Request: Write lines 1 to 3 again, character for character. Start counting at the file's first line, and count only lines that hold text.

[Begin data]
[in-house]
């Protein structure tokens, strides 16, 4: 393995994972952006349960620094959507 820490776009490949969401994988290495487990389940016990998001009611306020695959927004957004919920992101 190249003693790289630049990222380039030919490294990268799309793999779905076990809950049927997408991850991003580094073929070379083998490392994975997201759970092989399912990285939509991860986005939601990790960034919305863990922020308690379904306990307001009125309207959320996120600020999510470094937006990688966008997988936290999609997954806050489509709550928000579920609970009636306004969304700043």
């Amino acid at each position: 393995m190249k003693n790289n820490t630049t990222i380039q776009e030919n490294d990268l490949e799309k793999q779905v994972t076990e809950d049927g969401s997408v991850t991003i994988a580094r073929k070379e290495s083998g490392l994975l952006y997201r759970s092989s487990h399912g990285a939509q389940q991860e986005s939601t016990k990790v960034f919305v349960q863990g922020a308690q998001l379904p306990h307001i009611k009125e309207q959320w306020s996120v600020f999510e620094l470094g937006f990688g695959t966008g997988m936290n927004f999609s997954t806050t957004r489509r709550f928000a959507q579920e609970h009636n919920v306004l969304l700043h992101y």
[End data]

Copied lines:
[in-house]
């Protein structure tokens, strides 16, 4: 393995994972952006349960620094959507 820490776009490949969401994988290495487990389940016990998001009611306020695959927004957004919920992101 190249003693790289630049990222380039030919490294990268799309793999779905076990809950049927997408991850991003580094073929070379083998490392994975997201759970092989399912990285939509991860986005939601990790960034919305863990922020308690379904306990307001009125309207959320996120600020999510470094937006990688966008997988936290999609997954806050489509709550928000579920609970009636306004969304700043």
């Amino acid at each position: 393995m190249k003693n790289n820490t630049t990222i380039q776009e030919n490294d990268l490949e799309k793999q779905v994972t076990e809950d049927g969401s997408v991850t991003i994988a580094r073929k070379e290495s083998g490392l994975l952006y997201r759970s092989s487990h399912g990285a939509q389940q991860e986005s939601t016990k990790v960034f919305v349960q863990g922020a308690q998001l379904p306990h307001i009611k009125e309207q959320w306020s996120v600020f999510e620094l470094g937006f990688g695959t966008g997988m936290n927004f999609s997954t806050t957004r489509r709550f928000a959507q579920e609970h009636n919920v306004l969304l700043h992101y």